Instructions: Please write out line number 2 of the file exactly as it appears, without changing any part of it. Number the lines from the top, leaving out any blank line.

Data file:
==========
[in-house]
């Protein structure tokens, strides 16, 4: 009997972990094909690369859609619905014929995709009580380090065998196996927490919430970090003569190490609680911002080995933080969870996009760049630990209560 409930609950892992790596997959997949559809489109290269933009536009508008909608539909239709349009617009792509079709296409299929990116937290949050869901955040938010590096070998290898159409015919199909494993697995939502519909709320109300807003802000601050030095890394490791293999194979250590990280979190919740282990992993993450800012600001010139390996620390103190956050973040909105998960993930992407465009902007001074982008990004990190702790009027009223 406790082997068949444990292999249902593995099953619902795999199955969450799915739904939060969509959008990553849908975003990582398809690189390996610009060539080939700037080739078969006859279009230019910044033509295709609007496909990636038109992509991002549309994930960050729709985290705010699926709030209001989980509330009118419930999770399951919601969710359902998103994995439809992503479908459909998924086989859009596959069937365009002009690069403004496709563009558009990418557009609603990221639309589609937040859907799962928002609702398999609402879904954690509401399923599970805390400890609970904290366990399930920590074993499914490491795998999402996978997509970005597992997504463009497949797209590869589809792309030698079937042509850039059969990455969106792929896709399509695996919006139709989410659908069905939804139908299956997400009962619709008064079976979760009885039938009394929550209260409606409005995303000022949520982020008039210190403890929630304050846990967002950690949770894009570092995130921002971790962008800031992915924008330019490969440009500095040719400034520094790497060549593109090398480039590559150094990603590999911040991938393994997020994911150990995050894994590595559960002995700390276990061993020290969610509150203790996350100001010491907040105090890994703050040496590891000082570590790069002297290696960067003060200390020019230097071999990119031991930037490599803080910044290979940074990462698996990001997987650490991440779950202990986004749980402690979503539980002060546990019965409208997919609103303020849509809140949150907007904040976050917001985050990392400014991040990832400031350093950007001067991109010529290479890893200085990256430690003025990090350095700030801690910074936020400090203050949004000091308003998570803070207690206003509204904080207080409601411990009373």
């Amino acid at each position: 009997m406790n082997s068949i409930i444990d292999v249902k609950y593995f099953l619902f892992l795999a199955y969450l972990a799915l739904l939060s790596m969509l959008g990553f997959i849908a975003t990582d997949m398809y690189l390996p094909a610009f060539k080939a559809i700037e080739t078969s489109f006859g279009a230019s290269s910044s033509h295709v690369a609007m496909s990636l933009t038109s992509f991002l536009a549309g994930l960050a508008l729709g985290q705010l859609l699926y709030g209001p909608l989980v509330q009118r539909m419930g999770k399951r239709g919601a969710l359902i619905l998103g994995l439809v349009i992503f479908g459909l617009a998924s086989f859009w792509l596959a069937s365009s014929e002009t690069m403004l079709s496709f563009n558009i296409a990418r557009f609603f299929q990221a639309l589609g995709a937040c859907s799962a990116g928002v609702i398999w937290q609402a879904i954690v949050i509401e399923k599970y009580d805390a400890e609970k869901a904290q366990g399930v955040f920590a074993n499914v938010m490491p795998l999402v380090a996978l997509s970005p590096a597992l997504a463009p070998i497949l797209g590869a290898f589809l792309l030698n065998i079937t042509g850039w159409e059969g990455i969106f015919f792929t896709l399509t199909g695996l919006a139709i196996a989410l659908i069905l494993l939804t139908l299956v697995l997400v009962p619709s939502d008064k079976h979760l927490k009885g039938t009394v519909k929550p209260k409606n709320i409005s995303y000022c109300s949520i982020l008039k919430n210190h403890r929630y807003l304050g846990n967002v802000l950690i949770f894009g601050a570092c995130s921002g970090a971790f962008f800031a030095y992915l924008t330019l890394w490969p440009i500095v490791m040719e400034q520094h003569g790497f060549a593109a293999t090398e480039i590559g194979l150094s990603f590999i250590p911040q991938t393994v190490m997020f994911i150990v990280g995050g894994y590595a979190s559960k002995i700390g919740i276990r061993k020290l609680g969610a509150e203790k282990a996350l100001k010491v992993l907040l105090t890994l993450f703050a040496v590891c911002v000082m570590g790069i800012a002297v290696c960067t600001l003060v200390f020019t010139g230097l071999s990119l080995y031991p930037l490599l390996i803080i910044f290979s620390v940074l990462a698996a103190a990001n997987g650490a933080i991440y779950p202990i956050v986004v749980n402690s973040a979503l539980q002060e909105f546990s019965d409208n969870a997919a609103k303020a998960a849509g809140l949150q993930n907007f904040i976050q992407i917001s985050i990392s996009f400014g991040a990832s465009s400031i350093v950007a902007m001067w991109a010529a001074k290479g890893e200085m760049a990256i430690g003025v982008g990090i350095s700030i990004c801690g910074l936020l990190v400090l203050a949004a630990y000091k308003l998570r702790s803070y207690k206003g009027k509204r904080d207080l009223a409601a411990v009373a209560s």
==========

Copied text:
């Protein structure tokens, strides 16, 4: 009997972990094909690369859609619905014929995709009580380090065998196996927490919430970090003569190490609680911002080995933080969870996009760049630990209560 409930609950892992790596997959997949559809489109290269933009536009508008909608539909239709349009617009792509079709296409299929990116937290949050869901955040938010590096070998290898159409015919199909494993697995939502519909709320109300807003802000601050030095890394490791293999194979250590990280979190919740282990992993993450800012600001010139390996620390103190956050973040909105998960993930992407465009902007001074982008990004990190702790009027009223 406790082997068949444990292999249902593995099953619902795999199955969450799915739904939060969509959008990553849908975003990582398809690189390996610009060539080939700037080739078969006859279009230019910044033509295709609007496909990636038109992509991002549309994930960050729709985290705010699926709030209001989980509330009118419930999770399951919601969710359902998103994995439809992503479908459909998924086989859009596959069937365009002009690069403004496709563009558009990418557009609603990221639309589609937040859907799962928002609702398999609402879904954690509401399923599970805390400890609970904290366990399930920590074993499914490491795998999402996978997509970005597992997504463009497949797209590869589809792309030698079937042509850039059969990455969106792929896709399509695996919006139709989410659908069905939804139908299956997400009962619709008064079976979760009885039938009394929550209260409606409005995303000022949520982020008039210190403890929630304050846990967002950690949770894009570092995130921002971790962008800031992915924008330019490969440009500095040719400034520094790497060549593109090398480039590559150094990603590999911040991938393994997020994911150990995050894994590595559960002995700390276990061993020290969610509150203790996350100001010491907040105090890994703050040496590891000082570590790069002297290696960067003060200390020019230097071999990119031991930037490599803080910044290979940074990462698996990001997987650490991440779950202990986004749980402690979503539980002060546990019965409208997919609103303020849509809140949150907007904040976050917001985050990392400014991040990832400031350093950007001067991109010529290479890893200085990256430690003025990090350095700030801690910074936020400090203050949004000091308003998570803070207690206003509204904080207080409601411990009373």